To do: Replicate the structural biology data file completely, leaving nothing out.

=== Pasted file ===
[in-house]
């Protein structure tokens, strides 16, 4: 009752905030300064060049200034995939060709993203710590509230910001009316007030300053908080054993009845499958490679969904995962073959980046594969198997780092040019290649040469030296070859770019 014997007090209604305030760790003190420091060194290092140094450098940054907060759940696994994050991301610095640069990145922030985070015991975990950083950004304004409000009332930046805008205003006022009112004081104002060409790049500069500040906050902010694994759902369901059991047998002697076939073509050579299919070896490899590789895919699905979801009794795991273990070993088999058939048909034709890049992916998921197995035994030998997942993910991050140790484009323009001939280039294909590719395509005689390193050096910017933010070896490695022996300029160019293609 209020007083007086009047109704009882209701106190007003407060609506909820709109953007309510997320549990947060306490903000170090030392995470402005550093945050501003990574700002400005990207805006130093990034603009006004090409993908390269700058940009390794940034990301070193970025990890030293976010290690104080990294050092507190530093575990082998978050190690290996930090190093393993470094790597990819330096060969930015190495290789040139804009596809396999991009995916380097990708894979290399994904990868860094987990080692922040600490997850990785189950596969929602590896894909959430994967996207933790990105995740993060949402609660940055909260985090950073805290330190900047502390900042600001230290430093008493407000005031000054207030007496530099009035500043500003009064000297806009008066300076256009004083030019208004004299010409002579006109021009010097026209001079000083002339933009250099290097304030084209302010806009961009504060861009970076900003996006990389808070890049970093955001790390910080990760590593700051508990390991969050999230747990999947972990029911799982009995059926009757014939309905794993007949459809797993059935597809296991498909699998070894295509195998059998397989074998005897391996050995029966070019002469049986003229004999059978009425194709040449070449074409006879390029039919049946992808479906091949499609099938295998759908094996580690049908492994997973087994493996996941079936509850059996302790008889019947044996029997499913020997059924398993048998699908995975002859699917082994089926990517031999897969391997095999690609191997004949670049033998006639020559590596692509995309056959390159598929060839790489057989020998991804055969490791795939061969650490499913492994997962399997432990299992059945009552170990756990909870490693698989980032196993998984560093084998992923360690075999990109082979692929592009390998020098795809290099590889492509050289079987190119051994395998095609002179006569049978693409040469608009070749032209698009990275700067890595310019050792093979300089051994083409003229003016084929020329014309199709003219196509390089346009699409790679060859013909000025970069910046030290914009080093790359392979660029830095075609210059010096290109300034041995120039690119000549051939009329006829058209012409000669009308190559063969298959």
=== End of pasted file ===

[in-house]
């Protein structure tokens, strides 16, 4: 009752905030300064060049200034995939060709993203710590509230910001009316007030300053908080054993009845499958490679969904995962073959980046594969198997780092040019290649040469030296070859770019 014997007090209604305030760790003190420091060194290092140094450098940054907060759940696994994050991301610095640069990145922030985070015991975990950083950004304004409000009332930046805008205003006022009112004081104002060409790049500069500040906050902010694994759902369901059991047998002697076939073509050579299919070896490899590789895919699905979801009794795991273990070993088999058939048909034709890049992916998921197995035994030998997942993910991050140790484009323009001939280039294909590719395509005689390193050096910017933010070896490695022996300029160019293609 209020007083007086009047109704009882209701106190007003407060609506909820709109953007309510997320549990947060306490903000170090030392995470402005550093945050501003990574700002400005990207805006130093990034603009006004090409993908390269700058940009390794940034990301070193970025990890030293976010290690104080990294050092507190530093575990082998978050190690290996930090190093393993470094790597990819330096060969930015190495290789040139804009596809396999991009995916380097990708894979290399994904990868860094987990080692922040600490997850990785189950596969929602590896894909959430994967996207933790990105995740993060949402609660940055909260985090950073805290330190900047502390900042600001230290430093008493407000005031000054207030007496530099009035500043500003009064000297806009008066300076256009004083030019208004004299010409002579006109021009010097026209001079000083002339933009250099290097304030084209302010806009961009504060861009970076900003996006990389808070890049970093955001790390910080990760590593700051508990390991969050999230747990999947972990029911799982009995059926009757014939309905794993007949459809797993059935597809296991498909699998070894295509195998059998397989074998005897391996050995029966070019002469049986003229004999059978009425194709040449070449074409006879390029039919049946992808479906091949499609099938295998759908094996580690049908492994997973087994493996996941079936509850059996302790008889019947044996029997499913020997059924398993048998699908995975002859699917082994089926990517031999897969391997095999690609191997004949670049033998006639020559590596692509995309056959390159598929060839790489057989020998991804055969490791795939061969650490499913492994997962399997432990299992059945009552170990756990909870490693698989980032196993998984560093084998992923360690075999990109082979692929592009390998020098795809290099590889492509050289079987190119051994395998095609002179006569049978693409040469608009070749032209698009990275700067890595310019050792093979300089051994083409003229003016084929020329014309199709003219196509390089346009699409790679060859013909000025970069910046030290914009080093790359392979660029830095075609210059010096290109300034041995120039690119000549051939009329006829058209012409000669009308190559063969298959």